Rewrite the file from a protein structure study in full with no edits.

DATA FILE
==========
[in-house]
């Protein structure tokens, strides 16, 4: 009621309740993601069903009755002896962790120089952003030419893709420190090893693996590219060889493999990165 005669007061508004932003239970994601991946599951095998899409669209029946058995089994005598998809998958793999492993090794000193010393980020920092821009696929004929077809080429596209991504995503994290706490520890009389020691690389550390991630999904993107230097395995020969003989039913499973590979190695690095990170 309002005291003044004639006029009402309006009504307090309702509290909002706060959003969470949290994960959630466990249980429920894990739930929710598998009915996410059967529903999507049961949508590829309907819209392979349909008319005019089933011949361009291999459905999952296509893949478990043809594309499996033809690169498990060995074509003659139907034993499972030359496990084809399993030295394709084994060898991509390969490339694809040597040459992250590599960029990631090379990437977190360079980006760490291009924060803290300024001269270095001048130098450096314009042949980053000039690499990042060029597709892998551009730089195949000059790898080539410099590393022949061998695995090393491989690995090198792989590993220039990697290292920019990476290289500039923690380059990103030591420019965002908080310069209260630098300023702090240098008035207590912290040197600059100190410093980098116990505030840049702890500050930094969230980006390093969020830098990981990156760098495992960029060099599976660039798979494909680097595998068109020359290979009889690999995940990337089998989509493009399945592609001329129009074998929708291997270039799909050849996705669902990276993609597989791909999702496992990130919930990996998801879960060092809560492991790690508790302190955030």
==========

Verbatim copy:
[in-house]
């Protein structure tokens, strides 16, 4: 009621309740993601069903009755002896962790120089952003030419893709420190090893693996590219060889493999990165 005669007061508004932003239970994601991946599951095998899409669209029946058995089994005598998809998958793999492993090794000193010393980020920092821009696929004929077809080429596209991504995503994290706490520890009389020691690389550390991630999904993107230097395995020969003989039913499973590979190695690095990170 309002005291003044004639006029009402309006009504307090309702509290909002706060959003969470949290994960959630466990249980429920894990739930929710598998009915996410059967529903999507049961949508590829309907819209392979349909008319005019089933011949361009291999459905999952296509893949478990043809594309499996033809690169498990060995074509003659139907034993499972030359496990084809399993030295394709084994060898991509390969490339694809040597040459992250590599960029990631090379990437977190360079980006760490291009924060803290300024001269270095001048130098450096314009042949980053000039690499990042060029597709892998551009730089195949000059790898080539410099590393022949061998695995090393491989690995090198792989590993220039990697290292920019990476290289500039923690380059990103030591420019965002908080310069209260630098300023702090240098008035207590912290040197600059100190410093980098116990505030840049702890500050930094969230980006390093969020830098990981990156760098495992960029060099599976660039798979494909680097595998068109020359290979009889690999995940990337089998989509493009399945592609001329129009074998929708291997270039799909050849996705669902990276993609597989791909999702496992990130919930990996998801879960060092809560492991790690508790302190955030």